Forward Observers Get Hands on Training
1 / 2 Show Caption + Hide Caption – Spc. Corey Parrot, 75th Fires Brigade forward observer, calls in fire support during training at the Joint Fires Effects Training Simulator at Fort Sill.
The simulator training was part of Operation Diamond Overlord a major training exercise that all... (Photo Credit: U.S. Army)
2 / 2 Show Caption + Hide Caption – (Photo Credit: U.S. Army) VIEW ORIGINAL

The mountains surrounding Fort Sill rumbled and buzzed with the sounds of artillery, helicopters and bombers to give soldiers and Marines the opportunity to experience combat situations in the safety of a noncombat location.

During the week-long Operation Diamond Overlord, forward observers from the 75th Fires Brigade, 75th Ranger Regiment and the Marines of the 1st Air Navel Gunfire Liaison Company came together to share their skills and knowledge about the jobs they bring to the battlefield.

In addition to the forward observers, the Fires Brigade also provided rocket and cannon artillery fires from the 2nd Battalion, 18th Field Artillery Regiment (Multiple Launch Rocket System) and 1st Battalion, 17th Field Artillery Regiment(155mm Paladin howitzer and M777 towed howitzer), respectively.

The training exercise offered the fire support teams, or "fists", simulated real work scenarios and also live artillery experience.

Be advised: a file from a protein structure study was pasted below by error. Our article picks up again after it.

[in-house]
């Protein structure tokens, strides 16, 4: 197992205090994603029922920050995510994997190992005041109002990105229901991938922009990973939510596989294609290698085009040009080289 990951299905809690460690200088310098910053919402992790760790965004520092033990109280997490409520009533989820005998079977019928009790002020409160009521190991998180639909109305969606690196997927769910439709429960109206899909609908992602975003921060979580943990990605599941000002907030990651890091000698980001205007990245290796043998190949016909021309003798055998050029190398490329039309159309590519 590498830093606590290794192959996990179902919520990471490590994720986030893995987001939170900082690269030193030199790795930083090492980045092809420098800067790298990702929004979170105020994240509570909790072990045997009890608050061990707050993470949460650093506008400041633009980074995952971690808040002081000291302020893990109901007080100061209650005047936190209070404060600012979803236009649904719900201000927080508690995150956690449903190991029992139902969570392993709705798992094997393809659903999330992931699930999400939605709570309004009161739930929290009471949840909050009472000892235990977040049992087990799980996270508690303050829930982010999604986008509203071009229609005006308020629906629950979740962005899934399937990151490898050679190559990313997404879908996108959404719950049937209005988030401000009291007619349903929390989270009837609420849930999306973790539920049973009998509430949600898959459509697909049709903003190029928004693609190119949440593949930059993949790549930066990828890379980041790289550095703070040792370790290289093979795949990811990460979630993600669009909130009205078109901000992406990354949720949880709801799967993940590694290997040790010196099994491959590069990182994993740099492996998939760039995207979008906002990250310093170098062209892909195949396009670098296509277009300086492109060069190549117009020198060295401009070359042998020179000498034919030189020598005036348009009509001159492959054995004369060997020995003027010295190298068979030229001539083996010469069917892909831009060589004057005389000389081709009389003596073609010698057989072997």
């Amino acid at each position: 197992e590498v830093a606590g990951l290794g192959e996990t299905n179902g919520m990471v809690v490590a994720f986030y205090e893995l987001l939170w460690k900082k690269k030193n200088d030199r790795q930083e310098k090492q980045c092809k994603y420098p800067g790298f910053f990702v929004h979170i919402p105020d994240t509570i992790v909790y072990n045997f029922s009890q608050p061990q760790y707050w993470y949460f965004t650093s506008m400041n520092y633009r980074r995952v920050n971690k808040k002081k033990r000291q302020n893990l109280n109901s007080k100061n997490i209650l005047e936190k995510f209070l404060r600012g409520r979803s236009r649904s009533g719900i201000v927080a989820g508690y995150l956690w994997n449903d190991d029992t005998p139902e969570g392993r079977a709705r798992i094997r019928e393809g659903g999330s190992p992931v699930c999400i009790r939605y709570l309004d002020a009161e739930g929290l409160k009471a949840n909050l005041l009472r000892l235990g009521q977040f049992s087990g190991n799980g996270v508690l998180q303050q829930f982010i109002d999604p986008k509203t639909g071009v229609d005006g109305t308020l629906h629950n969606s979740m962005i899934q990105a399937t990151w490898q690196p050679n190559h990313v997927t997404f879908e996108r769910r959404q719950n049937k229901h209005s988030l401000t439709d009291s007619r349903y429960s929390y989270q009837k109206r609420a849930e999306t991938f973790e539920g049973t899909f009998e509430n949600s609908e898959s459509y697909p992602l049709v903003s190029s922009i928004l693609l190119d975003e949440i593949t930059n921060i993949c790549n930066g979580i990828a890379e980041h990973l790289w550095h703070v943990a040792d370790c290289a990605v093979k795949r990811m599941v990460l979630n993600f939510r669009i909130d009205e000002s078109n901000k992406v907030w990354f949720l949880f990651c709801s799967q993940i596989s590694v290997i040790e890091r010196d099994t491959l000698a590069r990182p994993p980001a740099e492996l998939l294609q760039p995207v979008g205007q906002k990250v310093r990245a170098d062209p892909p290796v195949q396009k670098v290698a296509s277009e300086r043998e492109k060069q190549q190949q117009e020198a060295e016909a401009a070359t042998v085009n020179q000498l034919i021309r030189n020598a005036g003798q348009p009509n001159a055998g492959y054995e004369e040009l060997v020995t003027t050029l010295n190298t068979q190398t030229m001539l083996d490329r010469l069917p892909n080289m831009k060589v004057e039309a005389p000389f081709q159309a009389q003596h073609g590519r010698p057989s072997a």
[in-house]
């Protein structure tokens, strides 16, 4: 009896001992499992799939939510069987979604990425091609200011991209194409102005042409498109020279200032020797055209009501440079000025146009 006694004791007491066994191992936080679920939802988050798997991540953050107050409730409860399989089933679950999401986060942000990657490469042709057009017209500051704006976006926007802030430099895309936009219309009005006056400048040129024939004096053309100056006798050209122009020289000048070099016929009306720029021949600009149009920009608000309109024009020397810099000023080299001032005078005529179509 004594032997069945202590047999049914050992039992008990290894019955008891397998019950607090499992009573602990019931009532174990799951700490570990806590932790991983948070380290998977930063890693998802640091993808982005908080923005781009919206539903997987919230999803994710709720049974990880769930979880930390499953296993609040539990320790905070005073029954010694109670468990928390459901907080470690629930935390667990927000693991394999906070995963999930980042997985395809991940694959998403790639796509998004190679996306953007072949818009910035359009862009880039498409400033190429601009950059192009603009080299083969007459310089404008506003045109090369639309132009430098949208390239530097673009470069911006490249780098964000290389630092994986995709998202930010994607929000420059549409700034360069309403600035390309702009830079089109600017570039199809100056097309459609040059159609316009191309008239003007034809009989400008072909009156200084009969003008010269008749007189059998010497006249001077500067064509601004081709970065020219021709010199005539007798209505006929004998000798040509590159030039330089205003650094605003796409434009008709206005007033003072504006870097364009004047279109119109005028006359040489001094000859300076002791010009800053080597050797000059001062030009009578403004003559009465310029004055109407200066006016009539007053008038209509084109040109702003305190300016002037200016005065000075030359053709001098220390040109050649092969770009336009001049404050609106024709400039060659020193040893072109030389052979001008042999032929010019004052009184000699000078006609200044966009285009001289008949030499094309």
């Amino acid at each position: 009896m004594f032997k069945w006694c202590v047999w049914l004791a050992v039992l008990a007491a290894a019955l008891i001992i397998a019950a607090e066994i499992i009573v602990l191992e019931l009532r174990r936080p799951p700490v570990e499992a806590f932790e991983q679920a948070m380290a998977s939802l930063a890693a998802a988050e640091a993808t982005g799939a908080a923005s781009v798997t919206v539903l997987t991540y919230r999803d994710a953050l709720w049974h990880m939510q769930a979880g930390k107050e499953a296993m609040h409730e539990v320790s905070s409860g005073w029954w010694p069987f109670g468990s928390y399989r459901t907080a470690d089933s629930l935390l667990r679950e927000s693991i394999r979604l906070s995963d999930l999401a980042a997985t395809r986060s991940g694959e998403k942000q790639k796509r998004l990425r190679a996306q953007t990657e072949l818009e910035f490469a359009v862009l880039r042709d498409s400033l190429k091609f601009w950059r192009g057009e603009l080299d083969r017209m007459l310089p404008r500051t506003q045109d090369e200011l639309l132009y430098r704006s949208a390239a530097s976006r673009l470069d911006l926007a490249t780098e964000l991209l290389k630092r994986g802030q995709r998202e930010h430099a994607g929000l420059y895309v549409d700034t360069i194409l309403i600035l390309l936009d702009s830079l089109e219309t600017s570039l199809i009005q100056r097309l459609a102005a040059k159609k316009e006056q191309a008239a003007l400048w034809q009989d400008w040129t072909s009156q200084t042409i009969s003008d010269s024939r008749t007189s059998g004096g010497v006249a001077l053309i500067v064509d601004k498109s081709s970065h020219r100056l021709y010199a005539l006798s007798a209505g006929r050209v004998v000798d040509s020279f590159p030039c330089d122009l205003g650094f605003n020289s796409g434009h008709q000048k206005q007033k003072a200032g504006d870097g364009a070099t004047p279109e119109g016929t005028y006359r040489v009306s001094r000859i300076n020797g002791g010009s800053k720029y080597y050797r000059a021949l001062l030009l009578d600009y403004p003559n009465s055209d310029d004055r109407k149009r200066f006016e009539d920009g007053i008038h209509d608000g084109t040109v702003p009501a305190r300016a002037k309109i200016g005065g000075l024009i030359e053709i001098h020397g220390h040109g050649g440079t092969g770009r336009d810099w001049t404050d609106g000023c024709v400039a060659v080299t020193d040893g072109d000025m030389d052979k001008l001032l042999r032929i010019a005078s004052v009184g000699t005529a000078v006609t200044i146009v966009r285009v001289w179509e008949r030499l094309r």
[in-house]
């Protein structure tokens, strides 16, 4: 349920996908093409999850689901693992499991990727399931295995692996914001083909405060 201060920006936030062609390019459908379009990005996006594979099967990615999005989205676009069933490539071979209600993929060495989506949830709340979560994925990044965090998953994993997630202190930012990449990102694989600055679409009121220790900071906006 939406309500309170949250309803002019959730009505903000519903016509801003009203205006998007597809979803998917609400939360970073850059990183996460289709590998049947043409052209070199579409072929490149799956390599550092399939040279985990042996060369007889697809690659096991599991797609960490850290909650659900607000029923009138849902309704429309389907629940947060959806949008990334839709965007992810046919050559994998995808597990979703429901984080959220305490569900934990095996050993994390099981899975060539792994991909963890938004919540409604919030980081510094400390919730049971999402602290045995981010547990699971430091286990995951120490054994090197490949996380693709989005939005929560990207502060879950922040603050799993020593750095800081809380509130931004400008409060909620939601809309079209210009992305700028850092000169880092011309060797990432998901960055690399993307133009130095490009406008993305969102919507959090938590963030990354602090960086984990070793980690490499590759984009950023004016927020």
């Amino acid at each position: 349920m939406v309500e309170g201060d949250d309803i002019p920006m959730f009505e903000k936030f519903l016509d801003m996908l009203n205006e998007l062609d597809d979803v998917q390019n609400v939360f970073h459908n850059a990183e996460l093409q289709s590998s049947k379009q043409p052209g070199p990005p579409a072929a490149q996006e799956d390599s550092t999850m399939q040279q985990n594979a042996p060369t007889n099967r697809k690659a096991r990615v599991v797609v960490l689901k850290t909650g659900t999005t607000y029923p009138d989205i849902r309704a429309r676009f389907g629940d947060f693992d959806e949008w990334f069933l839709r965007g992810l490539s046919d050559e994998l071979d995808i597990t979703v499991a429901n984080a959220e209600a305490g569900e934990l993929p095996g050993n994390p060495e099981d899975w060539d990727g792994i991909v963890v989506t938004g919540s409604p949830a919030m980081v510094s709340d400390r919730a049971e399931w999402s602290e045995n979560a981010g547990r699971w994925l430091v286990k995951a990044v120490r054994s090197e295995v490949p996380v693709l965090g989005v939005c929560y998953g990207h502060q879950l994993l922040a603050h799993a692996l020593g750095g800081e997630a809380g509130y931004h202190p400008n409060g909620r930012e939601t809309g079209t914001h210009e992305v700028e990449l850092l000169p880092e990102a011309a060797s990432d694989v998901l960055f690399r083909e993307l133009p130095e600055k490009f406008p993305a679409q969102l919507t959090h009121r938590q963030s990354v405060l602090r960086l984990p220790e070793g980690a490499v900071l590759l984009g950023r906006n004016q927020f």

"It was a great time. We used not only the Joint Fires and Effects Trainer here at Fort Sill, but we also used live fire training lanes to call in Close Air Support, artillery support, fixed wing and rotary wing fire," said Staff Sgt. Shane Valley, 75th Fires Brigade Forward Observer. "We had Kiowa helicopters, a Specter AC130 Gunship, rockets and artillery all firing and working with us to make this training as real as possible."

While mixing the Marines and Rangers complicated some of the training, overall the teams were able to overcome their various terminologies.

"We are all forward observers, but this event let us know how a Ranger and a Marine call in for fire support differs," said Valley. "It really only comes down to verbiage. The words that each group uses may be different but everything else, the distance, degrees and mils are all the same."

At the end of the exercise the training was considered a success by those who worked together.

"I think it went very well. We learned from each other because we all had something to bring to the table and teach each other," said Cpl. Christopher Siwanowicz, Forward Observer, 3rd Battalion, 75th Ranger Regiment. " The 75th Fires guys definitely helped us out with calling for artillery and we refreshed our basic skills and learned even more."

As the exercise closed down one basic idea was left with the Soldiers and the Marines as they headed back to their home units.

"I hope this training will reinforce the knowledge that we have and teach the guys to be flexible and not to become complacent in their current jobs," said Valley. "Everything we have learned and know is perishable. They have to keep training to avoid losing those vital skills."